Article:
Speaking with reporters ahead of the company’s fall national meeting at its Minneapolis headquarters, set for Thursday, Target CEO Brian Cornell said the retailer will open "hundreds" of new small-format stores in urban areas, according to news reports. Cornell said the small-format locations will offer an assortment of product mixes customized according to the demographics of local neighborhoods and serve as pickup stations for online orders, Bloomberg reports.
In addition, Cornell said Target's recent efforts to improve its grocery assortment and reduce food spoilage are not indicators that the company aims to become a major grocer, according to the Wall Street Journal and the Minneapolis Star-Tribune. Target will instead maintain its focus on key categories including style, baby, kids and wellness to fuel sales growth, Cornell said: “Groceries has never been on that list... We’ve been able to drive traffic without having a sushi chef.”
Cornell also said that efforts like the small stores and grocery overhaul will take time to gain traction and won’t be reflected in quarterly earnings reports right away. "One tough quarter — we’ve got to rebound from that. It’s just going to take time for us to get credit for those changes,” he told a small group of reporters at Target headquarters, according to the Star-Tribune. “It’s not going to happen overnight.”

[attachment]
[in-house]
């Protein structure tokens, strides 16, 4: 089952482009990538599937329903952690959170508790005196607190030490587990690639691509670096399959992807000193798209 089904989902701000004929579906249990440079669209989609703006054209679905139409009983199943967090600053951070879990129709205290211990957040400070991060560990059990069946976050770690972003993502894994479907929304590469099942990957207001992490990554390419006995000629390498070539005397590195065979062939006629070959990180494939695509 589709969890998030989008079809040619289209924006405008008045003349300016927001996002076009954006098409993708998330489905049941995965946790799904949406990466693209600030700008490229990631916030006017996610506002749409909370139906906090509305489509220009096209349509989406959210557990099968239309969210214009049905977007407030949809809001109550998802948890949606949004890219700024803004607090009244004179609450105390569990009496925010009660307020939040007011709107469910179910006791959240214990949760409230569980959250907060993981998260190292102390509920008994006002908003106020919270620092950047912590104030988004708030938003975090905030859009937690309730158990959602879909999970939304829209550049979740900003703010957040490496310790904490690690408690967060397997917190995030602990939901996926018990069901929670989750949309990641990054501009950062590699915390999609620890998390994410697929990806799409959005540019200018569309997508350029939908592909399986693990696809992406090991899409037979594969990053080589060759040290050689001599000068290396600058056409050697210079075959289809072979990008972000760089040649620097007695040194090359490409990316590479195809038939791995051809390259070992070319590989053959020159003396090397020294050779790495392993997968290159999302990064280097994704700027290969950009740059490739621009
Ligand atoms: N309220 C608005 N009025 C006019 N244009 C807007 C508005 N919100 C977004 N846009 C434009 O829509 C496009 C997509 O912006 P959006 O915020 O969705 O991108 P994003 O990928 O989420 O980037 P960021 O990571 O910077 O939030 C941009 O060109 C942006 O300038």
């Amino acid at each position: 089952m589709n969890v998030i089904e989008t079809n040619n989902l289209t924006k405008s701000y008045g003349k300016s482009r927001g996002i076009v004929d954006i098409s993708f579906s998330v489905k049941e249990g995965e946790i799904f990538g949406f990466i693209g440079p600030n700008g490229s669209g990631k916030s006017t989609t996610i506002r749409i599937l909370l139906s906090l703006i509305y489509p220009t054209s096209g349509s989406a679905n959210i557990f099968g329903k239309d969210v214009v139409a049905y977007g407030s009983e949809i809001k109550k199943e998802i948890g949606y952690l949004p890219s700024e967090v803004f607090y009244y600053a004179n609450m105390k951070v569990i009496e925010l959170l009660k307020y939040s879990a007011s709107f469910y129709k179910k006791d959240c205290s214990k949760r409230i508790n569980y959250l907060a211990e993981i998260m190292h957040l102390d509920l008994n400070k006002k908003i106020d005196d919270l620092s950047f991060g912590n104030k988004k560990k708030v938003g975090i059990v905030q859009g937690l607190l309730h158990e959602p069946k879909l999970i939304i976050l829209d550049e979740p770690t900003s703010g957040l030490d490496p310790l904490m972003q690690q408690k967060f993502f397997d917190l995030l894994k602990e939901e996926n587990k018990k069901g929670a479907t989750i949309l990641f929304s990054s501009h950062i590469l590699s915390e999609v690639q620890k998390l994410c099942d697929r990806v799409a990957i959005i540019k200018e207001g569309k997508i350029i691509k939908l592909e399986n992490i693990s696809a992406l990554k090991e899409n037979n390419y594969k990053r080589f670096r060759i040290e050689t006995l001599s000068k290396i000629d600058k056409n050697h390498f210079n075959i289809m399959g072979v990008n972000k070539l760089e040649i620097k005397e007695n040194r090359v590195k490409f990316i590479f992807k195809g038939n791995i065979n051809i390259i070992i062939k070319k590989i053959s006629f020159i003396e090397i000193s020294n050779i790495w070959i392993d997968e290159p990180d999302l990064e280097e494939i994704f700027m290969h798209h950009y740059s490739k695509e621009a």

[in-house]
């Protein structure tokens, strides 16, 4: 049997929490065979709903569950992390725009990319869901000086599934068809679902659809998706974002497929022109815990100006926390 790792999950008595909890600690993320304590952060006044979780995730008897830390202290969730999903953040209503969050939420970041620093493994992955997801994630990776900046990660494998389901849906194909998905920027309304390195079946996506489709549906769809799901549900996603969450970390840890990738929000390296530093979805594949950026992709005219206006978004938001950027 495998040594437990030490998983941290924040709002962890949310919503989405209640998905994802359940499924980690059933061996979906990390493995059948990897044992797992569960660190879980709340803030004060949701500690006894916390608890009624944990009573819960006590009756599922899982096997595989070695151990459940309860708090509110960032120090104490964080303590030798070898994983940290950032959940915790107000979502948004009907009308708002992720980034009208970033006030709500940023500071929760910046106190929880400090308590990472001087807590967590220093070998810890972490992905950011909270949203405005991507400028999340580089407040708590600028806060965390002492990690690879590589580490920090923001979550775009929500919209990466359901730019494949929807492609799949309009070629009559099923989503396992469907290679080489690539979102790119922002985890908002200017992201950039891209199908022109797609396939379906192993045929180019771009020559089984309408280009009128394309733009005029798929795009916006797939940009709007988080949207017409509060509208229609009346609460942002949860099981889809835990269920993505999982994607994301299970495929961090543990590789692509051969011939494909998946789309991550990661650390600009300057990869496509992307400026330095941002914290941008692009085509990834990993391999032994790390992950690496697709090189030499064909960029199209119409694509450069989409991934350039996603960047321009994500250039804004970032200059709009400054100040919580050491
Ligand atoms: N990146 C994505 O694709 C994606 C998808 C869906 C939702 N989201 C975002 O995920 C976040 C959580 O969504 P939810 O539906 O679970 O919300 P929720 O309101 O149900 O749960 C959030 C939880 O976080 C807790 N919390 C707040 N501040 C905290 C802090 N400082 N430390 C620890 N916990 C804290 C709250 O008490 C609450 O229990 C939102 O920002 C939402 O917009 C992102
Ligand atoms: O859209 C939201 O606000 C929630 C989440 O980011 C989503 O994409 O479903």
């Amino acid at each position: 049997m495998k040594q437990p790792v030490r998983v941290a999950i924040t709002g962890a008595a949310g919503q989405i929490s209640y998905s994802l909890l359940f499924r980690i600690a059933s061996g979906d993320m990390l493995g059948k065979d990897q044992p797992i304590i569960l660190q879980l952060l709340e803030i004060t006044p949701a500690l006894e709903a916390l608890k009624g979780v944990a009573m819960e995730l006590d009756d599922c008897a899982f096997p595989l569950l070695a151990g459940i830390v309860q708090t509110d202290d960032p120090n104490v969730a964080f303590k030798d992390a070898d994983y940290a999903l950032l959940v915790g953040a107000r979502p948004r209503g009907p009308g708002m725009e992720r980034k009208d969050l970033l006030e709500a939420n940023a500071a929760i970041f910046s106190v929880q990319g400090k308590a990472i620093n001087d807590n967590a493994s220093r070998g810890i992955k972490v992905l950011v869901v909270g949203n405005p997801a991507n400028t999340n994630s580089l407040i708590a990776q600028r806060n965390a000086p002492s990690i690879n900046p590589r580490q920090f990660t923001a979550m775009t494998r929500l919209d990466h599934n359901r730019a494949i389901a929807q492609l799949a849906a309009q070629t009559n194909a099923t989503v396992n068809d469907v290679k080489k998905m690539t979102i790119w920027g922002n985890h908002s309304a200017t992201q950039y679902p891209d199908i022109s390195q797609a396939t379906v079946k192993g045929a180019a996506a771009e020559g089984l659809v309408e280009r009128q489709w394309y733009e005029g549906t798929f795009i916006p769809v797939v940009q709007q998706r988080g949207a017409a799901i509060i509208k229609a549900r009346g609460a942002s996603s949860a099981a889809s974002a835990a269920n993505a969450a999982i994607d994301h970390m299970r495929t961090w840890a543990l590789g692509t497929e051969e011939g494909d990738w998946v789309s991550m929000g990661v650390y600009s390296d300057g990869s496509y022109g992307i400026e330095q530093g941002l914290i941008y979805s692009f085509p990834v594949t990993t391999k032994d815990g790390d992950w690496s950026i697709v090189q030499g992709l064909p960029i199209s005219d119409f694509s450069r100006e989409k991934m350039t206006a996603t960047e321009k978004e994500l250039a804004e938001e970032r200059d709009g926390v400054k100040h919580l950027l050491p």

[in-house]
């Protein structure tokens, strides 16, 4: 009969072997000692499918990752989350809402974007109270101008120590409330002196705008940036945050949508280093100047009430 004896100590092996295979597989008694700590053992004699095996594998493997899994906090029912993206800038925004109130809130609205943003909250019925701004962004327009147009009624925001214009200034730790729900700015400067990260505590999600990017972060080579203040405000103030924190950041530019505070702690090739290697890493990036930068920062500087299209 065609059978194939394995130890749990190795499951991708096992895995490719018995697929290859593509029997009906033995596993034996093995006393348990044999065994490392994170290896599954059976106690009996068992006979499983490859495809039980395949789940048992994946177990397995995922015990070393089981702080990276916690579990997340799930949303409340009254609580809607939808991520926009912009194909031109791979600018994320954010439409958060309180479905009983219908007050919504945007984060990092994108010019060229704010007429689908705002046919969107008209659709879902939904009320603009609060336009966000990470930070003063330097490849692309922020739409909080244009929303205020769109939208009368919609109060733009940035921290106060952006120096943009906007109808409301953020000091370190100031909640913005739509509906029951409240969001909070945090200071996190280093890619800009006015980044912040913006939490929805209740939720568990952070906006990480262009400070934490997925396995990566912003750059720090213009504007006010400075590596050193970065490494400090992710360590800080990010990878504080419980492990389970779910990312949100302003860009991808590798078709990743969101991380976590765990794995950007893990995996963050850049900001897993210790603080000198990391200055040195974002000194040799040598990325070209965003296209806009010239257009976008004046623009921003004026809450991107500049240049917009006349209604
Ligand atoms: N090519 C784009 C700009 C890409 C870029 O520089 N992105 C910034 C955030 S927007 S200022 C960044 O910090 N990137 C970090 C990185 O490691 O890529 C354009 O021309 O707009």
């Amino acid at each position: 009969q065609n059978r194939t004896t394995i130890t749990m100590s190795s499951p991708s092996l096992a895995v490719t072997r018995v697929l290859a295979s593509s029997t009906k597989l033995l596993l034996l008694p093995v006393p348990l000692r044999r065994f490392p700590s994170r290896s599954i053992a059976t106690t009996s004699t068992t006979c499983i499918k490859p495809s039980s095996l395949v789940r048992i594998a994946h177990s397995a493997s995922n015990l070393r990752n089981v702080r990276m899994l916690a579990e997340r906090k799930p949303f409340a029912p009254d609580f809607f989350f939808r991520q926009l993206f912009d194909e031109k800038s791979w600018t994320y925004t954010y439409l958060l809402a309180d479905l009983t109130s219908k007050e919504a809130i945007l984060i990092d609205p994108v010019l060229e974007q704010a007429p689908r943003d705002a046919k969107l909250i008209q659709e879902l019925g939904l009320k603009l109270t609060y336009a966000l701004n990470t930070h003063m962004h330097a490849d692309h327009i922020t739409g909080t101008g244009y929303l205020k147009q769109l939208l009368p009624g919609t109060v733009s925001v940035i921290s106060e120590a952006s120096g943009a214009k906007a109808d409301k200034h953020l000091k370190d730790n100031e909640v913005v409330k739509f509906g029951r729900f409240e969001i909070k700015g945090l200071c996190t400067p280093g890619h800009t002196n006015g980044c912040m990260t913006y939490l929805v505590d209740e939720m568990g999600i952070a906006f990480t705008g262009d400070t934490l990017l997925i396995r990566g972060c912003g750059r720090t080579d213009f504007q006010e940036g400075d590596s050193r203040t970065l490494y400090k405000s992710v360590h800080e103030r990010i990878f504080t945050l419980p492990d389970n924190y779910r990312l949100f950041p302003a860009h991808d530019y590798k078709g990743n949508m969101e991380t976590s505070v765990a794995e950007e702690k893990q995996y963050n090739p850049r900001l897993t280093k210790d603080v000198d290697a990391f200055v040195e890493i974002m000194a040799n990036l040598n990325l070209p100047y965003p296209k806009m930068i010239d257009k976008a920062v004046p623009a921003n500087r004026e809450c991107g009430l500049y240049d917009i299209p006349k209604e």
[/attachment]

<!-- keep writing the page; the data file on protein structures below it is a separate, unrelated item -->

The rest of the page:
Target has already opened 23 of the “flex-format” stores cited by Cornell in areas including Chicago, Philadelphia and Berkeley, CA; the retailer plans another nine this year, and at least 16 next year. The stores are smaller than 50,000 square feet and designed to be convenient for urban shoppers.
Target is taking advantage of the retail space left vacant by some retailers shrinking their physical footprint, much of it in favorable locations in key cities. The small formats have a proven track record, retail industry analyst Ken Perkins said in a research note published in July: “Sales productivity levels are double those of traditional stores and the product mix is more attractive,” Perkins said, according to a report. “We are optimistic about the growth prospects of Target’s urban and flex stores.”
Small format locations are one answer to dollar stores, which have challenged both Target and Wal-Mart, thanks to their locations and low prices. Wal-Mart earlier this year ended its own experiment with smaller format stores, a move questioned by some analysts.
When Cornell says the stores will be dialed into the neighborhood’s demographics, he means that some, like the one in New York City’s TriBeCa neighborhood, will offer plenty of baby and kids merchandise for that area's many families, while others like the location near the University of Maryland will have “very little baby, not a lot of toys, and a big focus on beauty and apparel.”
Retailers have long gleaned from sales in the areas they operate what sorts of merchandise they should carry, but today’s technology, a Target forte, can give them even more precise consumer information than what was traditionally available. The challenge for national chains is balancing their brand’s ethos with local proclivities, said Michael Stefanakos, VP at “lean retail” analytics firm FieldStack.
“There are things that you carry in your store that make it who your store is, and [customers] expect them when you walk into that chain,” Stefanakos told Retail Dive earlier this year. “Then you have things that are regional, and hopefully you’re looking at analytics to figure out what those will be."